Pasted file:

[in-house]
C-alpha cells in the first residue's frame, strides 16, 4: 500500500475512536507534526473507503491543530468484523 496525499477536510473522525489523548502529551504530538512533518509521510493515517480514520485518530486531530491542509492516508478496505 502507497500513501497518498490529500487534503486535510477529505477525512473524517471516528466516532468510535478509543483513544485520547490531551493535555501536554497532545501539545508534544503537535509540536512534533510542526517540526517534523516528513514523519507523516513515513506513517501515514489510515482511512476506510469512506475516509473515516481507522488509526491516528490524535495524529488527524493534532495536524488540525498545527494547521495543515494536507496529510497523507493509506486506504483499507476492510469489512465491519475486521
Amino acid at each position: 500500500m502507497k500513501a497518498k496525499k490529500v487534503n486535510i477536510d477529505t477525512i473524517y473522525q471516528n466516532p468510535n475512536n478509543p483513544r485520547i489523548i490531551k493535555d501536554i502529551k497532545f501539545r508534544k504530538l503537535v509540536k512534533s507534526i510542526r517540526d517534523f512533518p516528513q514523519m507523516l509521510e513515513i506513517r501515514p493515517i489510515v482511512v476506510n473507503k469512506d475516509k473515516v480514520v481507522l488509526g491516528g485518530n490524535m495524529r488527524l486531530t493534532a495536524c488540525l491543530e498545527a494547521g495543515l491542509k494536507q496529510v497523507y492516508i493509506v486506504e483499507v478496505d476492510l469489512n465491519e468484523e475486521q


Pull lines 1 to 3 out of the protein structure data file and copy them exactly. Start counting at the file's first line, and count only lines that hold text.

[in-house]
C-alpha cells in the first residue's frame, strides 16, 4: 500500500475512536507534526473507503491543530468484523 496525499477536510473522525489523548502529551504530538512533518509521510493515517480514520485518530486531530491542509492516508478496505 502507497500513501497518498490529500487534503486535510477529505477525512473524517471516528466516532468510535478509543483513544485520547490531551493535555501536554497532545501539545508534544503537535509540536512534533510542526517540526517534523516528513514523519507523516513515513506513517501515514489510515482511512476506510469512506475516509473515516481507522488509526491516528490524535495524529488527524493534532495536524488540525498545527494547521495543515494536507496529510497523507493509506486506504483499507476492510469489512465491519475486521
Amino acid at each position: 500500500m502507497k500513501a497518498k496525499k490529500v487534503n486535510i477536510d477529505t477525512i473524517y473522525q471516528n466516532p468510535n475512536n478509543p483513544r485520547i489523548i490531551k493535555d501536554i502529551k497532545f501539545r508534544k504530538l503537535v509540536k512534533s507534526i510542526r517540526d517534523f512533518p516528513q514523519m507523516l509521510e513515513i506513517r501515514p493515517i489510515v482511512v476506510n473507503k469512506d475516509k473515516v480514520v481507522l488509526g491516528g485518530n490524535m495524529r488527524l486531530t493534532a495536524c488540525l491543530e498545527a494547521g495543515l491542509k494536507q496529510v497523507y492516508i493509506v486506504e483499507v478496505d476492510l469489512n465491519e468484523e475486521q